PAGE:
Wednesday, November 20, 2019

In the Potter's Hands

O house of Israel, can I not do with you as this potter does?” declares the LORD. “Like clay in the hand of the potter, so are you in my hand, O house of Israel” (Jeremiah 18:6).

God told Jeremiah to visit a potter (Jeremiah 18). The potter was working with a wheel which was turned by a pedal operated by his foot. He threw his clay into the center of the wheel, but perhaps he did not get the clay precisely centered, because as he tried to work with the clay, it became lopsided. The potter had to smash it down and start over. Then, he shaped the clay into a pot pleasing to him.

God told Jeremiah that He was the potter and Israel was the clay. If God announced destruction to a nation and it repented, God would spare it. On the other hand, if God announced blessings to a nation and it forsook Him, God would destroy it. The message was clear: Though God had not yet chosen any Gentile nation, He might well turn to the Gentiles if they repented. By the same token, though He had originally chosen Israel, He would surely destroy her if she continued on her wicked paths. 

Moreover, through Jeremiah God had been announcing destruction for Israel; but if Israel repented, God would relent. The clay was His, and He could shape it any way He chose.

The people responded to Jeremiah’s message by mounting a campaign of defamation against him (18:18). They started spreading lies about his character and behavior in order to discredit him. It was clear that they were rejecting God’s offer of peace.

In response, God told Jeremiah to return to the potter and buy a nice pot (Jeremiah 19). Jeremiah was to take it out to the place where broken pots were thrown and hurl it into the heap, shattering it. Under God’s direction, Jeremiah informed the people that this was God’s intention for them.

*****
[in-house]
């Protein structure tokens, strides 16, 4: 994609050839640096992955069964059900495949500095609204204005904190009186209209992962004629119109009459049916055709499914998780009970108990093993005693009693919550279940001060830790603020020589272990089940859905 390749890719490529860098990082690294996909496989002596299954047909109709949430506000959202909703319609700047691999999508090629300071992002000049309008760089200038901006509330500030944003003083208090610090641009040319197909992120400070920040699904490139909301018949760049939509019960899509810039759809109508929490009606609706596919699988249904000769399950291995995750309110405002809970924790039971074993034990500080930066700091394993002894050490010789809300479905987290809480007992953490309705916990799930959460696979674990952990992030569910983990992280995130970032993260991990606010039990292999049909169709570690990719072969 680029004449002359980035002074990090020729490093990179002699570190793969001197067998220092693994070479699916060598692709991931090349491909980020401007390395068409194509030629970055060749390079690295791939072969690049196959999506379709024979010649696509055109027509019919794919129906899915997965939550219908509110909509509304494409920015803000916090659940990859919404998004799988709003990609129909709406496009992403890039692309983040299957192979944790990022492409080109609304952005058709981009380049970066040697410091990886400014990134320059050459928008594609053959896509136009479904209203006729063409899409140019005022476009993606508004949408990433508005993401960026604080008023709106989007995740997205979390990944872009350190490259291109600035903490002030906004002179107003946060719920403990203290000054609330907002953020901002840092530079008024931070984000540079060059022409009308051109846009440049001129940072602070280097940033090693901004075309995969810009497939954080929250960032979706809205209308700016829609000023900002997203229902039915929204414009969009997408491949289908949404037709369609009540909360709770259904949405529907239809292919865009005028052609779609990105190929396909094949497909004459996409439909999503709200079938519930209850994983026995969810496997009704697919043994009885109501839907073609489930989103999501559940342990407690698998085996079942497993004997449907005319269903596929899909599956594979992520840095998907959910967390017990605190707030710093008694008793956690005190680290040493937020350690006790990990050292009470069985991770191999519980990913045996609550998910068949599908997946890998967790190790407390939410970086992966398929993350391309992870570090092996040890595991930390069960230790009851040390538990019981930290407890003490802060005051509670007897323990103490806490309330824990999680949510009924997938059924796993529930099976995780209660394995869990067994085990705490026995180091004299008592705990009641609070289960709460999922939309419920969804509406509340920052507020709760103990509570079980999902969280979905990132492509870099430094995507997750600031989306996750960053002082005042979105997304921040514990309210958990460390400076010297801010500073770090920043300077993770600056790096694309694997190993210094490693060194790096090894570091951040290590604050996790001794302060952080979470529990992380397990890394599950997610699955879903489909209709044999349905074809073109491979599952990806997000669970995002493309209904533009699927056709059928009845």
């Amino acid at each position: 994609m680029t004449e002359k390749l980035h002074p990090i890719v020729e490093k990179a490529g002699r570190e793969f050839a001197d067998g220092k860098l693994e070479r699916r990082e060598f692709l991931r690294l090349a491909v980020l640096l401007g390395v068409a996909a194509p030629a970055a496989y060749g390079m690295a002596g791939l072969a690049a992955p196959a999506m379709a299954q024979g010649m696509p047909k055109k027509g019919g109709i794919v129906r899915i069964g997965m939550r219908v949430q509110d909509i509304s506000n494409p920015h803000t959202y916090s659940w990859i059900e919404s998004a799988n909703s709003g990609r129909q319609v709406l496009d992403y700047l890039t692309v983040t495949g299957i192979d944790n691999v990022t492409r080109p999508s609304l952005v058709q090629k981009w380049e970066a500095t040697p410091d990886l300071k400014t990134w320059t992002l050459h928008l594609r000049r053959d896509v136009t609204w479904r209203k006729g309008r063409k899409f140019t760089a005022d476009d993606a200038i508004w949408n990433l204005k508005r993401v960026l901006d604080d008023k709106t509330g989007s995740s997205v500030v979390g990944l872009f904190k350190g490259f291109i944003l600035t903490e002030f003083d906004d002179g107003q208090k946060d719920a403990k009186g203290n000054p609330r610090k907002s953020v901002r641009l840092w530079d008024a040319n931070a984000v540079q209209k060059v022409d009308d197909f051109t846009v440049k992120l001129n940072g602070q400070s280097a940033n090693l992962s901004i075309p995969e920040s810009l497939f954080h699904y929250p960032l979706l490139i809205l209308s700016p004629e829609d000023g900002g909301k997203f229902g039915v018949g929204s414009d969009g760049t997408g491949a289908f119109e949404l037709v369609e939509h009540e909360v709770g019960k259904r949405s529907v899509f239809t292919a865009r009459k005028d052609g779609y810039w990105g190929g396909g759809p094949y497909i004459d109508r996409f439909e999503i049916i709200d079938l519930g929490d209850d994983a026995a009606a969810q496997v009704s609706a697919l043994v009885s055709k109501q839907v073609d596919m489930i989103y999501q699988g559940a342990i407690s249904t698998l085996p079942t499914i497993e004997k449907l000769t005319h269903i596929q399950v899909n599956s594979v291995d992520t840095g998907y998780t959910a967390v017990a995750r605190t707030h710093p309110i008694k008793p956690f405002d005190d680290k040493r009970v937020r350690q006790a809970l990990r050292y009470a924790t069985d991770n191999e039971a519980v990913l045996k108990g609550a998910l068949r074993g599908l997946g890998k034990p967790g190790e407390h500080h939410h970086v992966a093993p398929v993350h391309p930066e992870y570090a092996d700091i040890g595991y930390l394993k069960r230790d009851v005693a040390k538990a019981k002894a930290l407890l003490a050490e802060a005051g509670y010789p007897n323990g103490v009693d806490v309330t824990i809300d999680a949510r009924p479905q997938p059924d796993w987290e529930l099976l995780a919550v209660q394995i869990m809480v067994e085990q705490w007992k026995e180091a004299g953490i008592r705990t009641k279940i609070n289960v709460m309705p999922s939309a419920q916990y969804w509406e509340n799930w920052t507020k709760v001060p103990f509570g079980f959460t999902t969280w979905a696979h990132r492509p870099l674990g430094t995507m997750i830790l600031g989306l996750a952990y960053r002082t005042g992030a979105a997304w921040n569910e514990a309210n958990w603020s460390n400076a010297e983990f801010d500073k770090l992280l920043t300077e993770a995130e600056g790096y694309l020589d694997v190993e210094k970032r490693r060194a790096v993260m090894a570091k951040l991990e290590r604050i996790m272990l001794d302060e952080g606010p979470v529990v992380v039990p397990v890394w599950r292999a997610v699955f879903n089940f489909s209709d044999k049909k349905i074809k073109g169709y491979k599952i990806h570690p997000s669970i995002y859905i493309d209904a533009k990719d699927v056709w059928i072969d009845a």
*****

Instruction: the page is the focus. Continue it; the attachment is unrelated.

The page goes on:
How did the people react? Pashhur, who was “chief officer” among the priests of the temple, had friendless Jeremiah beaten and put in stocks, not only brutally wounding him but also exposing him to public ridicule (Jeremiah 20). When Pashhur had Jeremiah released the next day, Jeremiah told him that God had given Pashhur a new name: “Terror on Every Side.” In the future, disaster would surround this man, and he would find out what it was like to have no friends, being hated by everybody.

The book of Jeremiah shows the prophet giving Israel one opportunity after another to repent, just as Moses gave Pharaoh many chances to change his mind. God still deals with us that way today. While He is longsuffering, God’s patience is limited. Is there something you need to change—before it’s too late?